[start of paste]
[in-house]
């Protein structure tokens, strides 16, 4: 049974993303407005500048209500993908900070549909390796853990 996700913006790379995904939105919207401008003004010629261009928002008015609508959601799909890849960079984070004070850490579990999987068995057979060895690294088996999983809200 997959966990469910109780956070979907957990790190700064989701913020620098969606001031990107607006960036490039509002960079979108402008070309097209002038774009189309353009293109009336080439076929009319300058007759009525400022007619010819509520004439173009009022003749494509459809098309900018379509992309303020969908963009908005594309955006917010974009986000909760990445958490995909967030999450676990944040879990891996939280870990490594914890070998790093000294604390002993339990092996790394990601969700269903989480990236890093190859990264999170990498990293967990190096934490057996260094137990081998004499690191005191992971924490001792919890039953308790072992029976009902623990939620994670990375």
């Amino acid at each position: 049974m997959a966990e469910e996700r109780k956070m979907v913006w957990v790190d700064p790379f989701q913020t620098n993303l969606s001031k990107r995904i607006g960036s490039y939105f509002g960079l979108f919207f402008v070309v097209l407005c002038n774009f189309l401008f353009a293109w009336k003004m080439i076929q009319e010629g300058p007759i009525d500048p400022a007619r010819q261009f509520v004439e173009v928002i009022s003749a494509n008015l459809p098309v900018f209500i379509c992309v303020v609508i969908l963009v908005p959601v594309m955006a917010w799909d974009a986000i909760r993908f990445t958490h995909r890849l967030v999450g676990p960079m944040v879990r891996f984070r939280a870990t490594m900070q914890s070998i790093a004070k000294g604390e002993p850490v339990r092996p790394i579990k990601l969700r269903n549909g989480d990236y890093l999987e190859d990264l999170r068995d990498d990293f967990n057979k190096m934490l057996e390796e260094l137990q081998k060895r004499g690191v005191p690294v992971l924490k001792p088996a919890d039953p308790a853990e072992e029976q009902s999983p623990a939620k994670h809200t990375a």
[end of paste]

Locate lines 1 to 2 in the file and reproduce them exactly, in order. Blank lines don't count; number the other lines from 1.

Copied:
[in-house]
């Protein structure tokens, strides 16, 4: 049974993303407005500048209500993908900070549909390796853990 996700913006790379995904939105919207401008003004010629261009928002008015609508959601799909890849960079984070004070850490579990999987068995057979060895690294088996999983809200 997959966990469910109780956070979907957990790190700064989701913020620098969606001031990107607006960036490039509002960079979108402008070309097209002038774009189309353009293109009336080439076929009319300058007759009525400022007619010819509520004439173009009022003749494509459809098309900018379509992309303020969908963009908005594309955006917010974009986000909760990445958490995909967030999450676990944040879990891996939280870990490594914890070998790093000294604390002993339990092996790394990601969700269903989480990236890093190859990264999170990498990293967990190096934490057996260094137990081998004499690191005191992971924490001792919890039953308790072992029976009902623990939620994670990375």